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Friday, 17 December 2010 09:42

My previous laptop having become a bit long in the tooth and also having been "re-purposed" by my family, I decided it was time for a new one.   Here is how and what I chose:


 

Firstly, I have wanted a small netbook for quite some time - ever since the rise of the netbook as a distinct market segment.   So this was where I started looking.   However, with the arrival of Windows 7, with touch and pen support, the tablet PC has become a viable option too.   Tablet PCs are like normal laptops, but the screen can be turned round so that when the laptop is closed, the screen is on top and can be used like a tablet.   (I have to admit, seeing a friend's new iPad was also a factor in wanting a touch/pen system.   However, an iPad just won't do what I want to do, however cool they look.   But they do look cool.)

So:   The Asus T101MT was my first pick - a netbook with a 1024 by 600 pixel resistive touch screen.   Nicely built and small but getting a bit expensive for an email reading and surfing tool.   And not really powerful enough to do much more.

Moving up the scale led me to the Hewlett Packard TouchSmart TM2 - This has a 1200 by 800 dual touch screen, i.e. resistive and capacitive.   This provides the best of both worlds - light touches for finger gestures and pressure sensitivity for pen work and handwriting recognition.   It also has significantly more power, memory and hard disk.   This could actually be used to run my development tools if I needed to - not ideal, but certainly possible.  It is however considerably bigger.  Still smaller than my previous laptop though.


 

The decision came down to the TM2 so I ordered one - a cheap offer as the model is due to be upgraded soon and suppliers were selling off their stocks of the older model.   The PC arrived and needed a good clearing out of most of the junk that comes pre-installed.  Physically the machine is very pretty, though my wife said that it looked a bit "Girly" due to the wave patterns engraved on it...   The build quality is very good too, especially the very important hinge for the rotating screen.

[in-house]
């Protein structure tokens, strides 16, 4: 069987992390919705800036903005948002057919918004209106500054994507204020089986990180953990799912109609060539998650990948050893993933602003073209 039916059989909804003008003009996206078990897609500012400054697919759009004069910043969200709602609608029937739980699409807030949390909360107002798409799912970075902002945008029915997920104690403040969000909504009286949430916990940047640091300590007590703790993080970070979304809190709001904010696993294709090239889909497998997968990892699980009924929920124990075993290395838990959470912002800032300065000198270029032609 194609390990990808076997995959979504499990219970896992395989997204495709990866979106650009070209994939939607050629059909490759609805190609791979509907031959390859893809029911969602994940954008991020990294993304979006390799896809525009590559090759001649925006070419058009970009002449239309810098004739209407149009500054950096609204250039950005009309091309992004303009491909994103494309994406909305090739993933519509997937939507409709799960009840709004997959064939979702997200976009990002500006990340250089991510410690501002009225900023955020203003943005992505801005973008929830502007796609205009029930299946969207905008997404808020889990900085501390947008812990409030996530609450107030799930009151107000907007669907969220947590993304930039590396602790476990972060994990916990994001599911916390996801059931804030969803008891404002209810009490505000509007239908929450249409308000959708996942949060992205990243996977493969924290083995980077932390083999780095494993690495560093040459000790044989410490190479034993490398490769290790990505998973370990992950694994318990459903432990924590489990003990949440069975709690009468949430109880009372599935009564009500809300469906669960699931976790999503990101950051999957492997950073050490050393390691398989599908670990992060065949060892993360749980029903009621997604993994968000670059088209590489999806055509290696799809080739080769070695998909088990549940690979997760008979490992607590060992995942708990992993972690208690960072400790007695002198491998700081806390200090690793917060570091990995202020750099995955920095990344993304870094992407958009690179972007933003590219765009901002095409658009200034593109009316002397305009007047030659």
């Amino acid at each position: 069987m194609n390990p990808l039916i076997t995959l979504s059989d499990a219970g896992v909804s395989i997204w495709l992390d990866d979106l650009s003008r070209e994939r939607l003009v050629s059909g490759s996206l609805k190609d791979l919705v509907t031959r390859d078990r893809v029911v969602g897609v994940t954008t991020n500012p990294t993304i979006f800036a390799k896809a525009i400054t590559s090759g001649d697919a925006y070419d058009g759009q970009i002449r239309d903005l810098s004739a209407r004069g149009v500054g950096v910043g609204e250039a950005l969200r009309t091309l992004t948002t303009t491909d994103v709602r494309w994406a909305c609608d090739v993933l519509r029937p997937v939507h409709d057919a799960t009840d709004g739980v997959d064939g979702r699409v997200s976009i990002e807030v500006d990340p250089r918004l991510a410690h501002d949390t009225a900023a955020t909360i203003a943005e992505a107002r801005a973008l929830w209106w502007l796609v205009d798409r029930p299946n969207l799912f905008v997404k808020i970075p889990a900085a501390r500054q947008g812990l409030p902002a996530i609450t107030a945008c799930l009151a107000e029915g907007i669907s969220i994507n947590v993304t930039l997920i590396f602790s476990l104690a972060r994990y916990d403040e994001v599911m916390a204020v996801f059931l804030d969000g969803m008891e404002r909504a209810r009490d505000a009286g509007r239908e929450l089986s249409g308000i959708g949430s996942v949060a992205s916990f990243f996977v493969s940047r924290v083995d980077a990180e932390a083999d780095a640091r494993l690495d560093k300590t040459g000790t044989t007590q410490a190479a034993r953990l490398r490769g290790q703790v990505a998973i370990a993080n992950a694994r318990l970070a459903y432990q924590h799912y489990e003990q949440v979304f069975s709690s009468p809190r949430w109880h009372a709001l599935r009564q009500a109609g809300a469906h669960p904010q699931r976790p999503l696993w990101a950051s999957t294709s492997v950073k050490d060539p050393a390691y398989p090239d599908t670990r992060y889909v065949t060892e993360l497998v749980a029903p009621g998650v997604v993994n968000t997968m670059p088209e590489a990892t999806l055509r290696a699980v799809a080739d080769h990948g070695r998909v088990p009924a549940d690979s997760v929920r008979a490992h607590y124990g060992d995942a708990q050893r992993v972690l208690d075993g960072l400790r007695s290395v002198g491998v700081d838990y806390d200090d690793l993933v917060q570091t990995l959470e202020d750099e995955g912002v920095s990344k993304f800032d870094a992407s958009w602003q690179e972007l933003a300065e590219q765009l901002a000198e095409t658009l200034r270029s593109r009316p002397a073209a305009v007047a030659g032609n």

I also installed office XP but made a nasty discovery - outlook XP cannot store the passwords for email accounts on Windows 7!   This is a real problem for me since my outlook checks about ten different email accounts at five minute intervals...   this is such a pain in the butt that I can only imagine Microsoft have made it deliberately so to move people to newer Office versions.   There are tools claiming to automatically enter the passwords for you, but they were not free either and they sounded like a bit of a hack to me too.   I tried installing Eudora OSE but after spending about a day trying to get the mail accounts and folders set up as I wanted, I gave up (Office 2010 is expensive, but still cheaper than a day of my time...)   So, I caved in and bought Office 2010.   (I am waiting to the end of my current paid work before moving the email setup - but will do so as soon as I am not likely to need response times of a couple of minutes for emails.)

I am starting to try and learn how to use OneNote 2010 as a tablet Pen application, but I am still not sure if it is a good idea - still, learning how the latest pen and touch interfaces are setup is a good idea anyway.   It would be nice if I could retire the series of A4 paper notbooks that I carry around all the time.   Although there is something reassuring about the low tech solution, it is always irritating when I move to a new book and find that lots of important facts were in the old one - phone numbers, addresses, design notes, to do lists - and need to be duplicated in the new one.

I also needed to update all the drivers for the devices on the machine that I could find, particularly the Wacom pen digitizer, the wireless card and the display.

I have trained the handwriting recognition in English and am halfway through the training in German - this training makes a big difference to the accuracy of Windows 7's recognition.  To train, windows asks you to write out sentences (that Windows shows you) and individual characters.   Complete training requires about fifty sentences.   One irritating feature is that I have to choose either to have my handwriting recognised as English or German - annoying when I write in English but include a German name with an umlaut.   Or when I use English words in German.


 

Generally I have only one niggle left - the wireless adapter gets turned off sometimes, probably by the power management, and fails to turn on again properly without a couple of shutdown/restarts, preferrably with a change from AC to battery or back again too.   I am hoping that Windows 7 or HP updates will fix this soon though.

Office 2010 also has machine translation included - I will be playing with this a bit and will probably write a later blog on the subject.   In fact, I may do an Office 2010 review blog.

I may update this blog later after I have had the laptop a bit longer.

 
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